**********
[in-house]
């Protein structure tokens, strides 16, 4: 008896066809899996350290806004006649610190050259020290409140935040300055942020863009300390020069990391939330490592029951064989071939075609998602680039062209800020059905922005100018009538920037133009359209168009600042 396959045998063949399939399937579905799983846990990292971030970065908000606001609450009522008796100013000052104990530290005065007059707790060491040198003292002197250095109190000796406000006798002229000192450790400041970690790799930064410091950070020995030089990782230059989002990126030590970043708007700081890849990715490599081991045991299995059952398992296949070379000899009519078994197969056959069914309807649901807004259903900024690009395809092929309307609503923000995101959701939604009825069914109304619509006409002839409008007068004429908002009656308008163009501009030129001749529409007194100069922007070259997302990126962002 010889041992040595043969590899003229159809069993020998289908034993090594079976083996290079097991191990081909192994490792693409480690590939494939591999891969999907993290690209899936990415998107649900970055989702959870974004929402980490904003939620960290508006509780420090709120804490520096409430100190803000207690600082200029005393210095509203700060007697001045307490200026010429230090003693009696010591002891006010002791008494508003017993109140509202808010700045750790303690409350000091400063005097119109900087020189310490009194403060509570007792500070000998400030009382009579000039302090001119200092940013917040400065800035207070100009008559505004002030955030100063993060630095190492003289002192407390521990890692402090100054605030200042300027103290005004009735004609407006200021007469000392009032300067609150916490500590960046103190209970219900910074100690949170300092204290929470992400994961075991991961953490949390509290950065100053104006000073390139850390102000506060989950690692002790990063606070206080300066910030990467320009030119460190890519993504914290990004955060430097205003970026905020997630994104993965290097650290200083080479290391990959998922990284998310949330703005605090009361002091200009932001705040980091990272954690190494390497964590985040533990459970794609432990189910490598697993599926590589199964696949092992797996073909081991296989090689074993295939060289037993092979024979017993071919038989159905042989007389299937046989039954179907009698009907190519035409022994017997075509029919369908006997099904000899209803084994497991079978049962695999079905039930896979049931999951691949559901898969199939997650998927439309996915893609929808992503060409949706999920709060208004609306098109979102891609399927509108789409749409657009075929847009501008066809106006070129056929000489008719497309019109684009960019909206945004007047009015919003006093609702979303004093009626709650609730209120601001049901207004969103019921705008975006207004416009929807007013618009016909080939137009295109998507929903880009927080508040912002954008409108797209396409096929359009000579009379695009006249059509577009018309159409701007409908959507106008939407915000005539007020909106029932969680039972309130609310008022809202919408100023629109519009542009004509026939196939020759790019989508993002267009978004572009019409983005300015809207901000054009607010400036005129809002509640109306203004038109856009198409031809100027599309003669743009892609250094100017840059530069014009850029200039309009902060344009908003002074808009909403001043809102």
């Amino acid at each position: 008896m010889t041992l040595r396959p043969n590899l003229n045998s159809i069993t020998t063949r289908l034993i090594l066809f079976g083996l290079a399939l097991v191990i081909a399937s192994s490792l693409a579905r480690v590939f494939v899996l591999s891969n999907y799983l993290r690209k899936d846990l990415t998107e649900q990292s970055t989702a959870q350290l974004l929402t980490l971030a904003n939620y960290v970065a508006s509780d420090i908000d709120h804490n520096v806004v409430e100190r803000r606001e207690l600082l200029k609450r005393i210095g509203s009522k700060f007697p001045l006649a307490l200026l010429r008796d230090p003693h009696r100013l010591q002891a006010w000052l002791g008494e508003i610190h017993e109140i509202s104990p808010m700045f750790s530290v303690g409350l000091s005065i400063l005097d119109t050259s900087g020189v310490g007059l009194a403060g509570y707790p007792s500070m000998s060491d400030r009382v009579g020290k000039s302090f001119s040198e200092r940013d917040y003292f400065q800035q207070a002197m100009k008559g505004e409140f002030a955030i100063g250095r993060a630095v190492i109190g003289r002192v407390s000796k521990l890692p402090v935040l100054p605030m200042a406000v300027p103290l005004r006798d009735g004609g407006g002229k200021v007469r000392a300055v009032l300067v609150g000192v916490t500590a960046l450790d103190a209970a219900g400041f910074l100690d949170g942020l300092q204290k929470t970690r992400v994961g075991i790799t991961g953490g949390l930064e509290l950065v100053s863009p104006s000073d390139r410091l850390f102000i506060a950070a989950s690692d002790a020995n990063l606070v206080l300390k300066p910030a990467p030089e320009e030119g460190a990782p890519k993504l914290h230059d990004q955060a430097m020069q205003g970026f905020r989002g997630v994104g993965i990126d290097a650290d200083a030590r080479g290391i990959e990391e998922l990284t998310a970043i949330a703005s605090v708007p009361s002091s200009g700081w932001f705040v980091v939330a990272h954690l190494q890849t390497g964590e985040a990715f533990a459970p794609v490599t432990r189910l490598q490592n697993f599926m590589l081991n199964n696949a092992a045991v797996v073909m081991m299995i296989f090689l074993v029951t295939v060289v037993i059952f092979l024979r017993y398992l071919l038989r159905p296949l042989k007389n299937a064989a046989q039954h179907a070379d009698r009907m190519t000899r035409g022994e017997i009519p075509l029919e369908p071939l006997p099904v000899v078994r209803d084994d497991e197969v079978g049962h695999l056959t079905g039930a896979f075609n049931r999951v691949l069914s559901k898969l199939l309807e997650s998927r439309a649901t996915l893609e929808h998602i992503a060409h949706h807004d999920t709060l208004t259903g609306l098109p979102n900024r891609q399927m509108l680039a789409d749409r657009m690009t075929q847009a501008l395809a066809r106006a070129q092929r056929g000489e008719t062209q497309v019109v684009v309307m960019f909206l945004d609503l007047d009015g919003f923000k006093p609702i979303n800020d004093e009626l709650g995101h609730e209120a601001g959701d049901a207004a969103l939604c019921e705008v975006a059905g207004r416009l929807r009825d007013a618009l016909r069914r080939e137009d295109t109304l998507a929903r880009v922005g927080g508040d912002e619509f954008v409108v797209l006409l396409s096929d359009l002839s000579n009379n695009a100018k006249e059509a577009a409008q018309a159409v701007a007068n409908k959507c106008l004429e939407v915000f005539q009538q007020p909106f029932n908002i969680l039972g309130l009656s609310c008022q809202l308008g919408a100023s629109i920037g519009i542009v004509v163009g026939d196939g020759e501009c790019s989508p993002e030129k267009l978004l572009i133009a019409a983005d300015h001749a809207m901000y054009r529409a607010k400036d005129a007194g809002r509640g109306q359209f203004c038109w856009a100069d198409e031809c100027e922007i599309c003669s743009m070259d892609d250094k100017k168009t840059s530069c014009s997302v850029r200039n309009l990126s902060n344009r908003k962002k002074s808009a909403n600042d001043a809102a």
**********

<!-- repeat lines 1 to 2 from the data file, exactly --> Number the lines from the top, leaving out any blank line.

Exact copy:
[in-house]
């Protein structure tokens, strides 16, 4: 008896066809899996350290806004006649610190050259020290409140935040300055942020863009300390020069990391939330490592029951064989071939075609998602680039062209800020059905922005100018009538920037133009359209168009600042 396959045998063949399939399937579905799983846990990292971030970065908000606001609450009522008796100013000052104990530290005065007059707790060491040198003292002197250095109190000796406000006798002229000192450790400041970690790799930064410091950070020995030089990782230059989002990126030590970043708007700081890849990715490599081991045991299995059952398992296949070379000899009519078994197969056959069914309807649901807004259903900024690009395809092929309307609503923000995101959701939604009825069914109304619509006409002839409008007068004429908002009656308008163009501009030129001749529409007194100069922007070259997302990126962002 010889041992040595043969590899003229159809069993020998289908034993090594079976083996290079097991191990081909192994490792693409480690590939494939591999891969999907993290690209899936990415998107649900970055989702959870974004929402980490904003939620960290508006509780420090709120804490520096409430100190803000207690600082200029005393210095509203700060007697001045307490200026010429230090003693009696010591002891006010002791008494508003017993109140509202808010700045750790303690409350000091400063005097119109900087020189310490009194403060509570007792500070000998400030009382009579000039302090001119200092940013917040400065800035207070100009008559505004002030955030100063993060630095190492003289002192407390521990890692402090100054605030200042300027103290005004009735004609407006200021007469000392009032300067609150916490500590960046103190209970219900910074100690949170300092204290929470992400994961075991991961953490949390509290950065100053104006000073390139850390102000506060989950690692002790990063606070206080300066910030990467320009030119460190890519993504914290990004955060430097205003970026905020997630994104993965290097650290200083080479290391990959998922990284998310949330703005605090009361002091200009932001705040980091990272954690190494390497964590985040533990459970794609432990189910490598697993599926590589199964696949092992797996073909081991296989090689074993295939060289037993092979024979017993071919038989159905042989007389299937046989039954179907009698009907190519035409022994017997075509029919369908006997099904000899209803084994497991079978049962695999079905039930896979049931999951691949559901898969199939997650998927439309996915893609929808992503060409949706999920709060208004609306098109979102891609399927509108789409749409657009075929847009501008066809106006070129056929000489008719497309019109684009960019909206945004007047009015919003006093609702979303004093009626709650609730209120601001049901207004969103019921705008975006207004416009929807007013618009016909080939137009295109998507929903880009927080508040912002954008409108797209396409096929359009000579009379695009006249059509577009018309159409701007409908959507106008939407915000005539007020909106029932969680039972309130609310008022809202919408100023629109519009542009004509026939196939020759790019989508993002267009978004572009019409983005300015809207901000054009607010400036005129809002509640109306203004038109856009198409031809100027599309003669743009892609250094100017840059530069014009850029200039309009902060344009908003002074808009909403001043809102």